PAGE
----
Lastly, some folks out of San Bernardino, California have developed an app called Algotunes that creates AI music on the fly. You login to the site using Facebook or whatnot, then choose some variables like “style” and “mood”. One minute later, a musical score pops out which you can then download and use for free or pay a small fee to license. We tried it and let’s just say, free was a bit expensive for what came out of that thing. Try it and tell us what you think.
(Editor’s Note: To wrap up this section we’d like to send out a few messages to some other AI music startups out there. Groov.ai, we know you exist. We didn’t “miss you”, it just that you’re in the early stages of development and there’s not much to say about you. AI.Music, you may have raised 5 million British pounds but we couldn’t decipher anything from the vague description you gave of your product. To those other music startups we didn’t include, fire your PR people and give us a much smaller amount of money instead for some proper coverage.)
AI That Complements Musicians
Not all AI applications in music involve pure composition. Some other startups have recognized the need to offer services to the David Bowies of the world, providing tools that use AI to help musicians compose better music. Here’s a look at a few startups doing this.
Founded in 2017, Brisbane, Autralia startup Popgun is a relative newcomer to the AI music scene having completed the Techstars Music accelerator program the same year Amper Music did. They received an undisclosed amount of seed funding early this year. The team uses deep learning to build an AI musician that learns from live human performances and, in theory, will be able to complement human players in real-time, practically jamming together with them. Popgun’s first project was AI Alice, who can predict what a musician will play and accompanies him or her, even improvising upon the human player’s score. The platform will be launched later in 2018.
Founded in 2013, San Francisco startup Humtap has raised undisclosed funding to develop an app geared towards social media sharing of your music videos. The team is one of the members of Abbey Road Red, the musical incubator established in 2015 at the legendary recording location of the Beatles and Pink Floyd. Humtap users can choose a preset musical style courtesy of the AI’s database, then tap and hum their way through anything, and the algorithm will turn it into
pretty decent music complete shite. The newly created song is added to a smartphone video, ready to go viral on Facebook. As the other startups above, Humtap sidesteps the issue of copyright as the tune is made by the user and doesn’t use any pre-recorded material. The team just showcased their newest feature, Arabic music generation, in Dubai a fortnight ago. Frankly, this may be one of the dumbest most creative applications of AI we’ve seen to date.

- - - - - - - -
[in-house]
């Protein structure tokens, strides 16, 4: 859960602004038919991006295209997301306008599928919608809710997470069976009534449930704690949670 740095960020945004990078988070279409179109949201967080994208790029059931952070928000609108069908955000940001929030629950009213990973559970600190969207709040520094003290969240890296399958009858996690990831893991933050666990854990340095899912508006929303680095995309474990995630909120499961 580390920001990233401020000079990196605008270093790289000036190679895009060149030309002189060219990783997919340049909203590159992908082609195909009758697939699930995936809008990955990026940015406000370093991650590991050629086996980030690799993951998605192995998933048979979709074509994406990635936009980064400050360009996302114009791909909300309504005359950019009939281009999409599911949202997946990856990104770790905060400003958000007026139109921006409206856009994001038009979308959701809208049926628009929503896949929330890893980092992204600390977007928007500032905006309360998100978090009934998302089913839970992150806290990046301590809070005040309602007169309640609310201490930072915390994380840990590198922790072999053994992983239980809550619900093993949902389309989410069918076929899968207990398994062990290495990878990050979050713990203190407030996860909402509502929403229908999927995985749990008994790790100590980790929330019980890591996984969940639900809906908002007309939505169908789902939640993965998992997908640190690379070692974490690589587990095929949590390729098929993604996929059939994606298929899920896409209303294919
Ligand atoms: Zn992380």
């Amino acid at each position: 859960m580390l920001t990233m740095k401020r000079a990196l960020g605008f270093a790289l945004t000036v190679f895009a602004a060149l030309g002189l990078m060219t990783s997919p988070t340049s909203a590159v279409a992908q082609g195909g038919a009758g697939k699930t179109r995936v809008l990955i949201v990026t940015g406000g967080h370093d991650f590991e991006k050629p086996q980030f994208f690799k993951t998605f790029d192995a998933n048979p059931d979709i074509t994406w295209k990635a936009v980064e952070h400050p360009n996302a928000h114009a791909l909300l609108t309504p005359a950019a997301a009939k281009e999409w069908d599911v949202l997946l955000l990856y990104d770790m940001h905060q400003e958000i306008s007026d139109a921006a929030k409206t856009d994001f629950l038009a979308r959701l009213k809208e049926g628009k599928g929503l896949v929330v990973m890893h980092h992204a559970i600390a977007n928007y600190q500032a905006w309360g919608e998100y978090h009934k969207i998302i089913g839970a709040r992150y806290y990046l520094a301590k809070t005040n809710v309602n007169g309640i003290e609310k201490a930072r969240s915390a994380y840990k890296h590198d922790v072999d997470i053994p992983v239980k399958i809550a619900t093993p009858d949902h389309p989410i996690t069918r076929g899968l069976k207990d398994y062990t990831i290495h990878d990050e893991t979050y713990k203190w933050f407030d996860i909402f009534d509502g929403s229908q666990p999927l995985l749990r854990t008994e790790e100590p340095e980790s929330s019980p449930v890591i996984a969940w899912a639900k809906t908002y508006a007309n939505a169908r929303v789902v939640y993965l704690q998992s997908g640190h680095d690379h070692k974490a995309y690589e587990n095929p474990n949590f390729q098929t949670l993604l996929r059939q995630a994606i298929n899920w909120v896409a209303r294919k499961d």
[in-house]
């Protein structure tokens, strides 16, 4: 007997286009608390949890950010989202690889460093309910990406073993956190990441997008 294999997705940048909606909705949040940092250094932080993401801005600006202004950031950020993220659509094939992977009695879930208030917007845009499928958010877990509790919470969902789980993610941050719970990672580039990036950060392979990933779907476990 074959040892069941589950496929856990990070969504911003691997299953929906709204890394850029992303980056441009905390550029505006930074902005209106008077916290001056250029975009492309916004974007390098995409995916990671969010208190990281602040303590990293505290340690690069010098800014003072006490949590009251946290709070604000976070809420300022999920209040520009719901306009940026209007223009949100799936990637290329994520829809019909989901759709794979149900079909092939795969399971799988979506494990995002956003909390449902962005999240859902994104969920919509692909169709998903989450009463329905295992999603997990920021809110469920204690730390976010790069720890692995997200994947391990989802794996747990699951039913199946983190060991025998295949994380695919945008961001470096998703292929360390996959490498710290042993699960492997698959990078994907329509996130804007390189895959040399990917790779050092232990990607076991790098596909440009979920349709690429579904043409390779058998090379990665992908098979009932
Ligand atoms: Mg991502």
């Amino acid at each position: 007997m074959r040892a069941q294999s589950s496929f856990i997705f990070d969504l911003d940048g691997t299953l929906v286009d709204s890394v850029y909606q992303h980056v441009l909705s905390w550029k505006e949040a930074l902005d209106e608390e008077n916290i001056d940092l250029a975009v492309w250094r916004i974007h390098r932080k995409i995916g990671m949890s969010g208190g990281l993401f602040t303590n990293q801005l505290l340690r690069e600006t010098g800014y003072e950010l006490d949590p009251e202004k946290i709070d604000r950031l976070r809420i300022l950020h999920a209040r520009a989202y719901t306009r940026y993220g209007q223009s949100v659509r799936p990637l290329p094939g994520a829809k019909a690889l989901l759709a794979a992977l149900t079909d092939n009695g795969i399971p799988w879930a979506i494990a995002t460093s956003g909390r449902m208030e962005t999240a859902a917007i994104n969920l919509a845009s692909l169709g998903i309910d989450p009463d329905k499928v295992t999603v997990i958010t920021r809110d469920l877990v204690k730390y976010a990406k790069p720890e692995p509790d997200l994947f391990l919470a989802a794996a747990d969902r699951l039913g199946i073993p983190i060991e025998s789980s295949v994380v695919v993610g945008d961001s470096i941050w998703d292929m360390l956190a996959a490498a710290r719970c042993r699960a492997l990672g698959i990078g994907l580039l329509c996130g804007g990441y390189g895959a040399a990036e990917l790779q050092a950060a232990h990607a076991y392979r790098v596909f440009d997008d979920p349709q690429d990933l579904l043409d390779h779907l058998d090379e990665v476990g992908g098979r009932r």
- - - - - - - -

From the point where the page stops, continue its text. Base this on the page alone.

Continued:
Founded in 1999, New Yawwk startup Realtime Music Solutions has raised an undisclosed amount of funding to develop musical enhancement tools for professionals. Their flagship product called Sinfonia is the industry leader in orchestra enhancement. It complements live professional and amateur musical theatre performances when the performers cannot provide a full band for whatever reason. Sinfonia has been used in over 100,000 performances, including ones on New York’s Broadway, London’s West End and with Cirque du Soleil troupes. Their other tools include a rehearsal app, a line-learning app, and a keyboard programming tool.
(Editor’s Note: We couldn’t find any mention of Realtime Music Solutions actually using AI on any of their company collateral. In fact, they don’t even appear to be a startup. However if they’re willing to fork over some cash, we’ll help them to plaster phrases like “cognitive symphonics” and “machine music” all over their website – and then raise a ishtload of funding shortly afterwards).
In case you want to jump on the bandwagon and use AI to create your own music, we found something from zee Germans called Ludwig Music Software which has created software to compose music in collaboration with AI algorithms. Users need to play or upload a melody, choose the musical style from the 50 available, and Ludwig finds the proper chords, writes all parts of a professionally sounding band, and accompanies the piece. Founders Matthias Wüllenweber and Frederic Friedel started the company as a side project stemming from chess software when they realized that the algorithms applicable to chess also work for music composition and arrangement. You can get the software for free when their website is up again.
It’s not only startups dabbling in this space. Google’s Magenta project and Sony’s Flow Machines are both looking to use AI to compose music. There are also a handful of independent university research projects in the field, like MorpheuS, ChucK, or the Computer Music Project at Carnegie Mellon University. While the knee-jerk reaction of artists and producers might be “AI’s going to steal my job”, most of these companies highlight the collaborative aspect of their tools, elevating rather than replacing human creativity. No point in fretting over it, instead just should listen to this other Bowie masterpiece that uses the Verbasizer. Feel better now?